|Documents/NOAA2010/1: Climate Adaptation and Mitigation|
An informed society anticipating and responding to climate and its impacts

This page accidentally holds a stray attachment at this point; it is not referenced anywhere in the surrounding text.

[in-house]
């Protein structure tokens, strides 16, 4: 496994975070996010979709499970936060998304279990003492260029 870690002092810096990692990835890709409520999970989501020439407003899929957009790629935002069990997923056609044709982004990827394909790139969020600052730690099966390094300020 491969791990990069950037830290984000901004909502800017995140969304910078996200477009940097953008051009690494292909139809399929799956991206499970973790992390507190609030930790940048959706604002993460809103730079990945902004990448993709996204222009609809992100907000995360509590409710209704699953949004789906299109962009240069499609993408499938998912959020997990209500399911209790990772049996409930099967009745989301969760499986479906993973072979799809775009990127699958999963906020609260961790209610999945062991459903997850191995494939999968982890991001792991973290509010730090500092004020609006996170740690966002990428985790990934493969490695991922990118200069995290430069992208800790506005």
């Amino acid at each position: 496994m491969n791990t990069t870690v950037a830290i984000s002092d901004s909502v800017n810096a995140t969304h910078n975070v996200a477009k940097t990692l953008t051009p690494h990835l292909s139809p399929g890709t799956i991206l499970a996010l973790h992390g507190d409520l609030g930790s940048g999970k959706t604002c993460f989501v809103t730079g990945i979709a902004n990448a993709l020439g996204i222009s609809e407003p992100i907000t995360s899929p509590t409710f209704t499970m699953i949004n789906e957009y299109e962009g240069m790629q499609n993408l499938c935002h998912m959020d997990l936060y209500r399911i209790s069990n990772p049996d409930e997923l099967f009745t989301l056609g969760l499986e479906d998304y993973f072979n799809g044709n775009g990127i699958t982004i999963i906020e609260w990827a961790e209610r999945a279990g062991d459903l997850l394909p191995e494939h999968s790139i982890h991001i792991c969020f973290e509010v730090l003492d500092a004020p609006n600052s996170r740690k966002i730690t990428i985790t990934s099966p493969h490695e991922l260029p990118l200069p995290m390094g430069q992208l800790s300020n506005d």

Projected future climate-related changes include increased global temperatures, melting sea ice and glaciers, rising sea levels, increased frequency of extreme precipitation events, acidification of the oceans, modifications of growing seasons, changes in storm frequency and intensity, air quality, alterations in species' ranges and migration patterns, earlier snowmelt, increased drought, and altered river flow volumes. Impacts from these changes are regionally diverse, and affect numerous sectors related to water, energy, transportation, forestry, tourism, fisheries, agriculture, and human health. A changing climate will alter the distribution of water resources and exacerbate human impacts on fisheries and marine ecosystems, which will result in such problems as overfishing, habitat destruction, pollution, changes in species distributions, and excess nutrients in coastal waters. Increased sea levels are expected to amplify the effects of other coastal hazards as ecosystem changes increase invasions of non-native species and decrease biodiversity. The direct impact of climate change on commerce, transportation, and the economy is evidenced by retreating sea ice in the Arctic, which allows the northward expansion of commercial fisheries and provides increased access for oil and gas development, commerce, and tourism. These changes already have profound implications for society, underscoring the need for scientific information to aid decision makers develop and evaluate options that mitigate the human causes of climate change and adapt to foreseeable climate impacts. While the Nation has made significant progress in understanding climate change and variability, more work is needed to identify causes and effects of these changes, produce accurate predictions, identify risks and vulnerabilities, and inform decision making. No single organization can accomplish these tasks alone. NOAA will advance this long-term goal of climate adaptation and mitigation as it builds upon a strong scientific foundation and decades of engagement with interagency, academic, and private sector partners to strengthen scientific understanding of climate; monitor changes in the atmosphere, oceans, and land; produce climate assessments; develop and deliver climate services at global and regional scales; and increase public knowledge of climate change and its impacts. Through its stewardship responsibilities and expertise, NOAA will improve its capacity to monitor, understand, and predict the impacts of a changing climate on weather patterns, water resources, and ocean and coastal ecosystems.
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